There are struggles for survival going on all around Turkey. It has always been this way. There is one in Syria to the south. More than one generation of Iranians also grew up in that way. We should not forget about Israel
either, and even add Putin’s Russia
to the picture. Turks definitely have a clear knowledge of the feeling. The Turkish Republic was founded on an existential threat, as its empire crumbled to dust. It is fear that shapes policy in our neighborhood. Incumbent leaders are in a hopeless struggle to consolidate their gains, ever watchful of someone coming in taking what is theirs (read Chiozza and Goemans’ “Leadership and International Conflict”).
Last week Syria shot down a Turkish military jet supposedly on a training mission. It was flying low, some say as though it were trying to identify targets for an imminent NATO
air attack, like that in Libya. Turkey has noted that the downed jet only briefly violated Syrian airspace. After the incident, the first piece of information Turkey provided was the log of Turkish airspace violations, numbering 114 since January 2012. “Look, it has happened to us 114 times since the beginning of this year, and we didn’t shoot at anybody.” That was the initial reaction.
After deliberations, Turkey announced a change of the rules of engagement on its Syrian border: Its army would henceforth view any approaching Syrian forces as military targets. Prime Minister Recep Tayyip Erdoğan
very clearly expressed Turkey’s hostility toward the Syrian side in this announcement. The incident itself showed that Syria had already changed its rules of engagement, without any prior announcement.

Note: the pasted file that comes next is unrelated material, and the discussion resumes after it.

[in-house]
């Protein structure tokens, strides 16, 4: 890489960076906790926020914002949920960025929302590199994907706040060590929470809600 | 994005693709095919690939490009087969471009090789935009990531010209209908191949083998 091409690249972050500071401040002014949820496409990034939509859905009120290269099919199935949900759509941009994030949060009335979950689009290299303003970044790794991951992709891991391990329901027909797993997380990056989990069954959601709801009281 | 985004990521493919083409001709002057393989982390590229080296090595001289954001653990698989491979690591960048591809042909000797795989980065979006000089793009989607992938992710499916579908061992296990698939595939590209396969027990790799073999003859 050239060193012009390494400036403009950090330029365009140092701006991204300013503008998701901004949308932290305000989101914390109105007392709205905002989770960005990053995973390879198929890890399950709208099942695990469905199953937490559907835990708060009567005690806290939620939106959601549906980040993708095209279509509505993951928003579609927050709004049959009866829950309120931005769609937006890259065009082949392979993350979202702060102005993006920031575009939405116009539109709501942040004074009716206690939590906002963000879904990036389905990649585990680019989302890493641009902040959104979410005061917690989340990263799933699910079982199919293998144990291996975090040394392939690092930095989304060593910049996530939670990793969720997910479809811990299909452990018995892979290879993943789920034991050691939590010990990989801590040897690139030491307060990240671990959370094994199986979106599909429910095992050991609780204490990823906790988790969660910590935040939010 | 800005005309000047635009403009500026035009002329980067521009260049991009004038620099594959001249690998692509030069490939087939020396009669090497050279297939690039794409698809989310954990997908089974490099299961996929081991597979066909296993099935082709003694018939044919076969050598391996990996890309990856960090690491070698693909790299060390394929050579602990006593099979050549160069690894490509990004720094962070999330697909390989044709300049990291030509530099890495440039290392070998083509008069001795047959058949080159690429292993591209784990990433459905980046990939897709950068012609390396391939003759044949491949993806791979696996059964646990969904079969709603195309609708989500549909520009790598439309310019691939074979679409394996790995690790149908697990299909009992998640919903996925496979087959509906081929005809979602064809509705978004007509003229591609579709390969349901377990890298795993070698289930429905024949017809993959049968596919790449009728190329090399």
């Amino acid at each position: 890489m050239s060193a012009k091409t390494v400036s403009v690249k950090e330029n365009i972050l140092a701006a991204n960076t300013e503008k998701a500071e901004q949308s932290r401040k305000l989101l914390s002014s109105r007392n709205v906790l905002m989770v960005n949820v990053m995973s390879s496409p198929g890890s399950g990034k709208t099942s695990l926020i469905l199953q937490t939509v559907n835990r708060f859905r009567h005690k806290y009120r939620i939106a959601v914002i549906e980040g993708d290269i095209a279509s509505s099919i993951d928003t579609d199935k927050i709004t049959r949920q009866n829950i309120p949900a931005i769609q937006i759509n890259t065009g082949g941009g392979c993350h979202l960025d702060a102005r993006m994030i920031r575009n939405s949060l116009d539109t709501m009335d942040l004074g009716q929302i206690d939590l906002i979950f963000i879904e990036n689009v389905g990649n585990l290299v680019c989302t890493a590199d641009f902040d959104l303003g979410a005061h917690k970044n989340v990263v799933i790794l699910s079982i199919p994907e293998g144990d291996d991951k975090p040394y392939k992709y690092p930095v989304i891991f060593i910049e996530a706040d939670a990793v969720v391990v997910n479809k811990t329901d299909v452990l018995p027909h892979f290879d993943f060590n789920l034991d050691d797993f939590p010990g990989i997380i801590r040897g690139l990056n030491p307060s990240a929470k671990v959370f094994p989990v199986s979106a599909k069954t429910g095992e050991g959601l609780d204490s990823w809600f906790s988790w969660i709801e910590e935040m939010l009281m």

But what caused Syria’s change of heart? It probably has something to do with increasing Turkish activity to arm the Syrian rebels. I always have difficulty in understanding the Syrian army. It seemed like a Facebook army at the outset. Now there are more and more incidents inside Syria. In the past, Syria has sponsored Kurdish rebels inside Turkey. Now Turkey seems to be sponsoring a similar insurgency inside Syria. We didn’t like it when it was done to us, and the Syrians seem to hate it now. Treat people the way you want to be treated, the Bible says. Perhaps there is still wisdom in that for Turkey, too.
The Russians, at least, seem to have a sound understanding of Biblical wisdom. It must be their feeling of existential struggle. I was in Moscow two weeks ago. A Russian
analyst connected Libya to Syria, asking whether Libya was the beginning of a road ending in Moscow. He was saying that this is why “Russia has to be firm and draw a red line on Syria.” This sounds so Middle Eastern. Why are the Russians following biblical orders strictly? They have their own fears.
This has suddenly become the age of Facebook and Twitter revolts against undemocratic regimes. People are demanding to be treated as equals in places where a few rule over the many. Perhaps they want to replicate the egalitarian feeling of the Internet. Have you ever seen Facebook activity plotted on a map of the world? Activity is overwhelmingly concentrated in the West. It is the demonstration effect.